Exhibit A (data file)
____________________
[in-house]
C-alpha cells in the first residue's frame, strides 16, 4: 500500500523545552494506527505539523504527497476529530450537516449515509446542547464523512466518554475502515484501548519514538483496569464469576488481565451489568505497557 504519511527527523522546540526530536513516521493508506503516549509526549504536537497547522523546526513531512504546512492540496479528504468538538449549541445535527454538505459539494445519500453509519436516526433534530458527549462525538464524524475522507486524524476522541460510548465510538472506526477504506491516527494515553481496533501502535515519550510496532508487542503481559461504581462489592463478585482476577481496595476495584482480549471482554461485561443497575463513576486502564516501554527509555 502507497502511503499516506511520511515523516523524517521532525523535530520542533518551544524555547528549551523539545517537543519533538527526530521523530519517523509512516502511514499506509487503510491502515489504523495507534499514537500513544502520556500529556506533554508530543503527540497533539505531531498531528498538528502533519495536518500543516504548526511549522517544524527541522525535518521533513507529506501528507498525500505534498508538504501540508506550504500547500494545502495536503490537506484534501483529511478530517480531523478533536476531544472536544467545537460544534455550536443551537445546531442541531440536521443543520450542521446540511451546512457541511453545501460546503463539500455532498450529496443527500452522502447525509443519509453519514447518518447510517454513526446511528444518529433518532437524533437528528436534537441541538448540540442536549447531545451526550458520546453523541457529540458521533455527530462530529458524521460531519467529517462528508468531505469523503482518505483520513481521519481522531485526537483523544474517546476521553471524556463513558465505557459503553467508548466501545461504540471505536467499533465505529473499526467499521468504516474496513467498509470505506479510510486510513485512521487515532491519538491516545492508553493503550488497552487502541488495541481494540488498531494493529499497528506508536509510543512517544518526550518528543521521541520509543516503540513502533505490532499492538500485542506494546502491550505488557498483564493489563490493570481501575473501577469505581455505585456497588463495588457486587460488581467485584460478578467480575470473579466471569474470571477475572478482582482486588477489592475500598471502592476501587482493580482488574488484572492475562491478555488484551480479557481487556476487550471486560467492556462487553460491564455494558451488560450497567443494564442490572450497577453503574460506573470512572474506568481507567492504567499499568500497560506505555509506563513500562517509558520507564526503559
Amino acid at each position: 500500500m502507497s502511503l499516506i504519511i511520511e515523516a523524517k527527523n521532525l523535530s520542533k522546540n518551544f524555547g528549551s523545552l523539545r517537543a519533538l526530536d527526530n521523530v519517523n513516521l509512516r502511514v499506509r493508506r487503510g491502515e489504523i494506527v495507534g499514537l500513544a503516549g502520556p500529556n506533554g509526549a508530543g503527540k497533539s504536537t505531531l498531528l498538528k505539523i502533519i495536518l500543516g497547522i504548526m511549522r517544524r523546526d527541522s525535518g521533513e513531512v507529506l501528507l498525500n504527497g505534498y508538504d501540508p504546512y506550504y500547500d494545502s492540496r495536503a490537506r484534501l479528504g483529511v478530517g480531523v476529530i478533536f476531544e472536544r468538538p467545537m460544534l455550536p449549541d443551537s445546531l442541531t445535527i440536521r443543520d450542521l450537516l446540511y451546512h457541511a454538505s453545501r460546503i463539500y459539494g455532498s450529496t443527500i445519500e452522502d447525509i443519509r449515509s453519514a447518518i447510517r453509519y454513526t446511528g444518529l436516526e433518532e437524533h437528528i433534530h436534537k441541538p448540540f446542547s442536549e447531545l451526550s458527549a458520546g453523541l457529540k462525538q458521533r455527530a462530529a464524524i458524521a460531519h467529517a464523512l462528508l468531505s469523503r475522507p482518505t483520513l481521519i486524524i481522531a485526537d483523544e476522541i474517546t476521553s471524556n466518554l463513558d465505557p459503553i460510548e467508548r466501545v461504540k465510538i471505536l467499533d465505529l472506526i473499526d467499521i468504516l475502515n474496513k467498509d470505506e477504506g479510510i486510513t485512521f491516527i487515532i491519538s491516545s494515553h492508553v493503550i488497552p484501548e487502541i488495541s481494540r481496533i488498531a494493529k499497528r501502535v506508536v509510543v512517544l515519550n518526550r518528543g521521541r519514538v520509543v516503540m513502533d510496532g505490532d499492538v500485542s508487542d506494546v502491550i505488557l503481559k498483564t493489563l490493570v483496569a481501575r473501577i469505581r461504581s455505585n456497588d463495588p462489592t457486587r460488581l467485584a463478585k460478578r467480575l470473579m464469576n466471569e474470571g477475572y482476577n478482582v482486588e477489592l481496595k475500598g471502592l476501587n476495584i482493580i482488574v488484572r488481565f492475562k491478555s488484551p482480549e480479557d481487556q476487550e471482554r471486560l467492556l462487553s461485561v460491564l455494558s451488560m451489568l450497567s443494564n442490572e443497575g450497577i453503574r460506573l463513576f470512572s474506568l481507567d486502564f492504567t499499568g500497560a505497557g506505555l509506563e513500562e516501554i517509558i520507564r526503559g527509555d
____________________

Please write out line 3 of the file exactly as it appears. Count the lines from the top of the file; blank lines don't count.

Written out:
Amino acid at each position: 500500500m502507497s502511503l499516506i504519511i511520511e515523516a523524517k527527523n521532525l523535530s520542533k522546540n518551544f524555547g528549551s523545552l523539545r517537543a519533538l526530536d527526530n521523530v519517523n513516521l509512516r502511514v499506509r493508506r487503510g491502515e489504523i494506527v495507534g499514537l500513544a503516549g502520556p500529556n506533554g509526549a508530543g503527540k497533539s504536537t505531531l498531528l498538528k505539523i502533519i495536518l500543516g497547522i504548526m511549522r517544524r523546526d527541522s525535518g521533513e513531512v507529506l501528507l498525500n504527497g505534498y508538504d501540508p504546512y506550504y500547500d494545502s492540496r495536503a490537506r484534501l479528504g483529511v478530517g480531523v476529530i478533536f476531544e472536544r468538538p467545537m460544534l455550536p449549541d443551537s445546531l442541531t445535527i440536521r443543520d450542521l450537516l446540511y451546512h457541511a454538505s453545501r460546503i463539500y459539494g455532498s450529496t443527500i445519500e452522502d447525509i443519509r449515509s453519514a447518518i447510517r453509519y454513526t446511528g444518529l436516526e433518532e437524533h437528528i433534530h436534537k441541538p448540540f446542547s442536549e447531545l451526550s458527549a458520546g453523541l457529540k462525538q458521533r455527530a462530529a464524524i458524521a460531519h467529517a464523512l462528508l468531505s469523503r475522507p482518505t483520513l481521519i486524524i481522531a485526537d483523544e476522541i474517546t476521553s471524556n466518554l463513558d465505557p459503553i460510548e467508548r466501545v461504540k465510538i471505536l467499533d465505529l472506526i473499526d467499521i468504516l475502515n474496513k467498509d470505506e477504506g479510510i486510513t485512521f491516527i487515532i491519538s491516545s494515553h492508553v493503550i488497552p484501548e487502541i488495541s481494540r481496533i488498531a494493529k499497528r501502535v506508536v509510543v512517544l515519550n518526550r518528543g521521541r519514538v520509543v516503540m513502533d510496532g505490532d499492538v500485542s508487542d506494546v502491550i505488557l503481559k498483564t493489563l490493570v483496569a481501575r473501577i469505581r461504581s455505585n456497588d463495588p462489592t457486587r460488581l467485584a463478585k460478578r467480575l470473579m464469576n466471569e474470571g477475572y482476577n478482582v482486588e477489592l481496595k475500598g471502592l476501587n476495584i482493580i482488574v488484572r488481565f492475562k491478555s488484551p482480549e480479557d481487556q476487550e471482554r471486560l467492556l462487553s461485561v460491564l455494558s451488560m451489568l450497567s443494564n442490572e443497575g450497577i453503574r460506573l463513576f470512572s474506568l481507567d486502564f492504567t499499568g500497560a505497557g506505555l509506563e513500562e516501554i517509558i520507564r526503559g527509555d